You see, judgments often are what get us in trouble. Our observations lots of times meanwhile are what we are really trying to communicate. We mean to just describe the world around us to the people around us and the problem is when we wrap everything we describe up in judgment, then often we trigger people into arguments and we had no intention of doing that.
We simply were trying to describe the world around us and we end up being completely ineffective at communicating what we were communicating, and then we get frustrated.
For example, if you came over here and someone asked, "What did you think of Jerry's house?"
You might look around and say, "Well, he had this ugly painting up from his daughter, and then he had dust on his computer monitors like a filthy pig."
Now, if you have communicated that with someone who is a big fan, then they might just not even hardly hear or be able to share the experience. The person might say, "Well, you're just a jerk. Jerry's awesome and I hate that you said these things about him."
When all you wanted to communicate was, “Well, it was a bit dusty and there were some paintings there,” those are kind of impartial things to communicate.
But what happens when we wrap things up in judgment, we have a hard time connecting with each other. I think what most of us are trying to do when we are communicating, I think most of us what we really want to do is connect with each other. We are hoping to connect with each other. We are hoping for someone to understand us and when we communicate an observation it makes that easier.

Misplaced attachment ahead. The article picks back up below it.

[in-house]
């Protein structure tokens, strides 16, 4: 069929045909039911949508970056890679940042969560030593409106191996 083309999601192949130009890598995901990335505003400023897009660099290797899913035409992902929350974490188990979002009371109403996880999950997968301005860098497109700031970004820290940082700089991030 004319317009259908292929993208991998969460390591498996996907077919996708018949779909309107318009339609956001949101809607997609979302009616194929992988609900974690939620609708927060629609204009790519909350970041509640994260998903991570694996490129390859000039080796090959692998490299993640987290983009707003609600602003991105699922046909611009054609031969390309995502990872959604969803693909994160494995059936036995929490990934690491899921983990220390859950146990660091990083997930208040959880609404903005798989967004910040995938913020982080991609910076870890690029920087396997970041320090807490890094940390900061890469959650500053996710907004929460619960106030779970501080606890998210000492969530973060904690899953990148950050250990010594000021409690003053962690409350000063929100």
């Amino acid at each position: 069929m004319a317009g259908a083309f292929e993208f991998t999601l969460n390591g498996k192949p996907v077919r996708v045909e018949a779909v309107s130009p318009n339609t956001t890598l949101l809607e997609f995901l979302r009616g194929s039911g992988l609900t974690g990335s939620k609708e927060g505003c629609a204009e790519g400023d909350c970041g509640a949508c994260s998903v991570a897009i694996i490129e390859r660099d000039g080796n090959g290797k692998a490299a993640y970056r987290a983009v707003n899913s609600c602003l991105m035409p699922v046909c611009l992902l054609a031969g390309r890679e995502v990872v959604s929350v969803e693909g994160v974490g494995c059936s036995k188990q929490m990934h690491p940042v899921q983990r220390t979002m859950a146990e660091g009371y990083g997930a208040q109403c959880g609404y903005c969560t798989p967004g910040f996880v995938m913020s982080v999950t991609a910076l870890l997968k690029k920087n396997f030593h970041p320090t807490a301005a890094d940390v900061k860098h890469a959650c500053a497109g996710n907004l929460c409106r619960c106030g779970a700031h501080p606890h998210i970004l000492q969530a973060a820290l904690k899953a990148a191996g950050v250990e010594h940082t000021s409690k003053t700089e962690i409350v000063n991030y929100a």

For example, I saw a comment on one of my posts recently on Steem that had a lot of judgment in it.
The observation could have been easily communicated by saying, "Jerry, you used an upvoting bot," or even that has a little bit more detail, you could say, "I saw that @buildawhale voted on this, which according to the Steem Bot Tracker is an upvoting Bot."
That's an observation.
Now, saying that all these judgments related to having used that voting bot, buying votes, then that essentially ruins the opportunity to connect because of all the judgments in there.
What I've learned is to stick to the facts, and then allow other people to judge as desired because this gives me some space for my own judgment. I want to just look around like a child and describe my world without deciding whether every part of it is good or bad.
You see, I can look around and say, "I'm sitting on a brown couch."